Friday, May 24, 2024

How to Talk About Money with Your Aging Parents

Gather Financial Information

You’ll need to get a complete picture of your parents’ finances, because the bills you see around the house are likely just a snapshot of the reality. Know where their money is kept, how much is in there, who has access to it, and how they use it.

Together, make a list of all of their income sources, expenses, and assets. You can review their tax returns as well to confirm any additional income sources. If they have a financial advisor, you can request a meeting with everyone present to ensure no critical information is left behind.

You will also need to gather high-priority financial documents, including: 

  • A will
  • A durable power of attorney
  • List of bank accounts
  • Tax Returns
  • Pension documents (if applicable)
  • Life insurance policy
  • Loans and debts

Organize and categorize all records to the best of your ability so you and your parents can get a 360-degree view of their finances.

Discuss Estate Planning

No one enjoys planning for what will happen once they die, but estate planning is a critical part of your parents’ financial well-being and the legacy they will leave behind.

Make sure they have the most critical estate planning documents completed, such as a will, trust, beneficiaries, and powers of attorney. You may be surprised to discover that your parents never considered creating a will or establishing a power of attorney for their finances or healthcare needs. Explain to them why these documents are helpful, and ask for permission to access their assets.

Explore Long-Term Care and Healthcare Expenses

Healthcare and potential long-term care are some of the highest expenses your parents will likely face, and the reality is that those expenses will continue to increase.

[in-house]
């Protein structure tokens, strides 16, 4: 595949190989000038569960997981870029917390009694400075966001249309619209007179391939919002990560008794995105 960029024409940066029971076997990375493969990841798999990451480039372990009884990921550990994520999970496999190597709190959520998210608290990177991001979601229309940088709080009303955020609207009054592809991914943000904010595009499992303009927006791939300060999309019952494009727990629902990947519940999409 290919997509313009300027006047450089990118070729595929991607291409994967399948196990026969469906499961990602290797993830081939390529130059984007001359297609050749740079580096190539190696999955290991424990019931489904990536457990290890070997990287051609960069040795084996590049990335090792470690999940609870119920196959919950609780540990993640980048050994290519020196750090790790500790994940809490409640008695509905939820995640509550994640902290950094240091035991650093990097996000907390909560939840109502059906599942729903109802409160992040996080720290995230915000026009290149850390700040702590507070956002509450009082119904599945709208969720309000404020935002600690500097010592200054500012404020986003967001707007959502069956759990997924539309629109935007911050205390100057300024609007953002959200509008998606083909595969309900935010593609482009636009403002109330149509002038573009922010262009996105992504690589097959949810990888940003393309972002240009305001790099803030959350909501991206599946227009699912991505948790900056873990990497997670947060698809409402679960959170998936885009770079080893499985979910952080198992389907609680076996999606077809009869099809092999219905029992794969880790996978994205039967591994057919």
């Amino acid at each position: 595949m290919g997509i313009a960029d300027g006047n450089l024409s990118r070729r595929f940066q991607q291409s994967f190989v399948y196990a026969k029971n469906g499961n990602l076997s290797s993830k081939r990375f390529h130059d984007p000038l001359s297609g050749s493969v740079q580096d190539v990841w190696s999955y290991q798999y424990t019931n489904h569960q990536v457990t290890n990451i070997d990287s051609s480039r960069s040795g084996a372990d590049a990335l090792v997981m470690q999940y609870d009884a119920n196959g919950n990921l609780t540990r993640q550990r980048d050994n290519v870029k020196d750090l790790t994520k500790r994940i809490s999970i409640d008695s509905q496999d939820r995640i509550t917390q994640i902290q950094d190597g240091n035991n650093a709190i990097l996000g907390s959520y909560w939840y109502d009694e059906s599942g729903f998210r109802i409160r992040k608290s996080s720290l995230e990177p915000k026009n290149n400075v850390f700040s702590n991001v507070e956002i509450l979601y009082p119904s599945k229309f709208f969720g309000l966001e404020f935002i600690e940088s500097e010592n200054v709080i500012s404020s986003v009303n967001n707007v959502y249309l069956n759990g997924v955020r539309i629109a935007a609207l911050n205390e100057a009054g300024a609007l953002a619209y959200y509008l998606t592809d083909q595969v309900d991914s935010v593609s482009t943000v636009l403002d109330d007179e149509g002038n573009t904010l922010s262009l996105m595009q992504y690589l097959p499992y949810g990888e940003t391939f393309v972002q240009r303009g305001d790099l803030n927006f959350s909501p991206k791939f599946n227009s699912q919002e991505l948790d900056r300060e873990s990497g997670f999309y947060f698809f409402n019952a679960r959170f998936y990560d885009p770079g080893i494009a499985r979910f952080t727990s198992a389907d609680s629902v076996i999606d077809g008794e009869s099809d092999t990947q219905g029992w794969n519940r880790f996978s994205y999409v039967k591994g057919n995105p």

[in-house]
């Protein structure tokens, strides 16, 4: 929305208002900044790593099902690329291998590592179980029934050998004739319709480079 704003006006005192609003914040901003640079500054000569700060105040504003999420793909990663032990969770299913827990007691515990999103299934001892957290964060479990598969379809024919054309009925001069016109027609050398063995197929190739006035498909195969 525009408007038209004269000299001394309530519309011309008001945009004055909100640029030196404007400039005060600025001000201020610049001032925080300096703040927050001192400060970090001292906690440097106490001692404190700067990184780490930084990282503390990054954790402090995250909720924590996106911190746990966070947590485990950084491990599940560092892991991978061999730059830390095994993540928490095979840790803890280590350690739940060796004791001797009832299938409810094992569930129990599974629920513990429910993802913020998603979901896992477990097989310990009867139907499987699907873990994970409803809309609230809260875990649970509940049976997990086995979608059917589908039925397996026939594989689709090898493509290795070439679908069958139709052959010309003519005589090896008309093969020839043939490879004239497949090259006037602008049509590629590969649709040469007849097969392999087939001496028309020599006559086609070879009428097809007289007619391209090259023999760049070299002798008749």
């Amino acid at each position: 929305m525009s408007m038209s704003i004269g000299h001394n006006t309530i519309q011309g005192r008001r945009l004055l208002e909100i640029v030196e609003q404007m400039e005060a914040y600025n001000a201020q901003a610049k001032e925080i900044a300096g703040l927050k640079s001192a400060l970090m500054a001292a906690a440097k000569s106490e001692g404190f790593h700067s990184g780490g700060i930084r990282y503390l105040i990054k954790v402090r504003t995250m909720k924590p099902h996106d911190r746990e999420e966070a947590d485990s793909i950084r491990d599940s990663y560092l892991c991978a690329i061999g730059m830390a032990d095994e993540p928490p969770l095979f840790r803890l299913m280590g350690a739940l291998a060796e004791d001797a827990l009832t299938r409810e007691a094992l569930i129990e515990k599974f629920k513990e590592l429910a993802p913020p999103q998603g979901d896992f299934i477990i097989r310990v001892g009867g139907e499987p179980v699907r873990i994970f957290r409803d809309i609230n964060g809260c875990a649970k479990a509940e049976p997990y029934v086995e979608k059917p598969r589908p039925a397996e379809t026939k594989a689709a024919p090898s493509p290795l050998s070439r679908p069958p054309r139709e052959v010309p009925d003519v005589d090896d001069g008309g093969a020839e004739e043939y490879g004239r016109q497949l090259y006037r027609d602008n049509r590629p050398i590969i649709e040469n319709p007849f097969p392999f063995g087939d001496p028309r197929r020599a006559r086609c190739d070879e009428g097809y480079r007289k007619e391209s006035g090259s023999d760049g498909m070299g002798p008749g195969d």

Over the past five years, the cost of assisted living has increased by 4.4% annually, bringing the median annual cost in the US today at over $57,000 a year. The cost of long-term care will differ depending on what state you live in, but it’s often a significant financial commitment wherever you are.

Get to the core of what your parents’ wishes are for their healthcare needs. Ask important questions such as:

  • What is your current health insurance coverage?
  • Are you concerned about any particular health issues?
  • If you were no longer able to live on your own, where would you prefer to live?
  • What are your end-of-life wishes?
  • Who do you want to take care of your healthcare needs if you are no longer able to do so?

Remember, this conversation revolves around helping your parents identify and hopefully achieve their wishes and goals.

Address Scams and Financial Security

Older adults are more likely to fall victim to scammers. According to an AARP study conducted in 2023, an estimated $28.3 billion is lost to elder fraud scams yearly, whether from strangers or other family members.

Take this opportunity to educate your parents about common financial scams targeting seniors. To help deter scams, encourage your parents to monitor credit activity and set up identity theft protection on a credit card. 

Most importantly, establish an open line of communication with your parents. They may be embarrassed or scared to admit if they’ve fallen victim to a scam. Share stories about any of your own near-encounters with scams, and explain how intricate these criminal strategies are becoming. An open dialogue about fraud and theft will likely make your parents more comfortable speaking up in the future.

Seek Professional Guidance for Legal and Financial Advice

You may begin these discussions thinking you can handle your parents’ finances independently, but hiring a professional with expertise in senior financial planning might become necessary. They can assess your parents’ financial situation, handle conflicts, organize paperwork, and help you collectively make these important decisions.

Dealing with money changes and financial considerations can be scary and potentially threatening for your parents, so ensure that your conversations with them come from a place of empathy. If you can be a source of guidance and assistance without immediately taking over, you may be able to work together to support your parents and help them build a stronger financial future that you all feel good about.

If you have questions on how to start conversations about money, or if your parents are searching for professional advice, get in touch with our team at Abacus today.


Shuman, Taylor. “How Much Does Assisted Living Cost?” Senior Living. 21 Mar. 2024

Gunther, Jilenne. “The Scope of Elder Financial Exploitation: What it Costs Victims” AARP. June 2023

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